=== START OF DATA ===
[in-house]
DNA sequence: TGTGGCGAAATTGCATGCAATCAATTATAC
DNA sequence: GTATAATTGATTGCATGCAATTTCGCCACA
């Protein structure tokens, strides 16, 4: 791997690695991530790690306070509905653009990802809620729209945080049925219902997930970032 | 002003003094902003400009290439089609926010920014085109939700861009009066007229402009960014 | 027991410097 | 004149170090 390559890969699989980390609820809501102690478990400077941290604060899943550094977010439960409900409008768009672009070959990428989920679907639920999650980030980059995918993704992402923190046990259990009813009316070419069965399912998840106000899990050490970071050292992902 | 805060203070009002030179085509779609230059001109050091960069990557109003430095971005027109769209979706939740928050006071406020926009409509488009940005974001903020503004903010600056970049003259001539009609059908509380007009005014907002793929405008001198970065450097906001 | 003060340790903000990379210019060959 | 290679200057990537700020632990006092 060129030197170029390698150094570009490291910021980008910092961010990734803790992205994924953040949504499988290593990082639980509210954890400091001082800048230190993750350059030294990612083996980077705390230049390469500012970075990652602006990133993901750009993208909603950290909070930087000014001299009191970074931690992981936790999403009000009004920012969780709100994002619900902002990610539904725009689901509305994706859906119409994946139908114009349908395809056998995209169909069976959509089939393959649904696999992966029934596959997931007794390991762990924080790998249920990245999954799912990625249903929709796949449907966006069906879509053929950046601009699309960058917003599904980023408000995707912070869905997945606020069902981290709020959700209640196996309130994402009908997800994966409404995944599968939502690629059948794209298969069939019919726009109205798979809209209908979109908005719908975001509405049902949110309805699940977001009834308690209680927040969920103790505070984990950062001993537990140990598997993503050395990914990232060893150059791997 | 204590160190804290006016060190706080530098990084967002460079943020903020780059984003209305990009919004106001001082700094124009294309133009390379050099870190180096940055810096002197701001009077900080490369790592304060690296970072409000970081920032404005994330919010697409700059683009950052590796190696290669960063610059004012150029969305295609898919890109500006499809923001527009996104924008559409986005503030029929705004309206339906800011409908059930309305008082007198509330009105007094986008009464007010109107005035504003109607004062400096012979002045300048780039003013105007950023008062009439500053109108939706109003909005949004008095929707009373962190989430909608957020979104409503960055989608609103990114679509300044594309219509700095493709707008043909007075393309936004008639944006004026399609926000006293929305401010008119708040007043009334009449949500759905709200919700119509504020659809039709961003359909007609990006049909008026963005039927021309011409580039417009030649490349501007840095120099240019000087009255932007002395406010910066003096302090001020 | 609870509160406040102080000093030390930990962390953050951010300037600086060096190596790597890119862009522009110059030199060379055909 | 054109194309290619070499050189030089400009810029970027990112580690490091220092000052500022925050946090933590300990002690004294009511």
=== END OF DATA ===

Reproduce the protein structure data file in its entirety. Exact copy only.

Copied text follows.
[in-house]
DNA sequence: TGTGGCGAAATTGCATGCAATCAATTATAC
DNA sequence: GTATAATTGATTGCATGCAATTTCGCCACA
């Protein structure tokens, strides 16, 4: 791997690695991530790690306070509905653009990802809620729209945080049925219902997930970032 | 002003003094902003400009290439089609926010920014085109939700861009009066007229402009960014 | 027991410097 | 004149170090 390559890969699989980390609820809501102690478990400077941290604060899943550094977010439960409900409008768009672009070959990428989920679907639920999650980030980059995918993704992402923190046990259990009813009316070419069965399912998840106000899990050490970071050292992902 | 805060203070009002030179085509779609230059001109050091960069990557109003430095971005027109769209979706939740928050006071406020926009409509488009940005974001903020503004903010600056970049003259001539009609059908509380007009005014907002793929405008001198970065450097906001 | 003060340790903000990379210019060959 | 290679200057990537700020632990006092 060129030197170029390698150094570009490291910021980008910092961010990734803790992205994924953040949504499988290593990082639980509210954890400091001082800048230190993750350059030294990612083996980077705390230049390469500012970075990652602006990133993901750009993208909603950290909070930087000014001299009191970074931690992981936790999403009000009004920012969780709100994002619900902002990610539904725009689901509305994706859906119409994946139908114009349908395809056998995209169909069976959509089939393959649904696999992966029934596959997931007794390991762990924080790998249920990245999954799912990625249903929709796949449907966006069906879509053929950046601009699309960058917003599904980023408000995707912070869905997945606020069902981290709020959700209640196996309130994402009908997800994966409404995944599968939502690629059948794209298969069939019919726009109205798979809209209908979109908005719908975001509405049902949110309805699940977001009834308690209680927040969920103790505070984990950062001993537990140990598997993503050395990914990232060893150059791997 | 204590160190804290006016060190706080530098990084967002460079943020903020780059984003209305990009919004106001001082700094124009294309133009390379050099870190180096940055810096002197701001009077900080490369790592304060690296970072409000970081920032404005994330919010697409700059683009950052590796190696290669960063610059004012150029969305295609898919890109500006499809923001527009996104924008559409986005503030029929705004309206339906800011409908059930309305008082007198509330009105007094986008009464007010109107005035504003109607004062400096012979002045300048780039003013105007950023008062009439500053109108939706109003909005949004008095929707009373962190989430909608957020979104409503960055989608609103990114679509300044594309219509700095493709707008043909007075393309936004008639944006004026399609926000006293929305401010008119708040007043009334009449949500759905709200919700119509504020659809039709961003359909007609990006049909008026963005039927021309011409580039417009030649490349501007840095120099240019000087009255932007002395406010910066003096302090001020 | 609870509160406040102080000093030390930990962390953050951010300037600086060096190596790597890119862009522009110059030199060379055909 | 054109194309290619070499050189030089400009810029970027990112580690490091220092000052500022925050946090933590300990002690004294009511």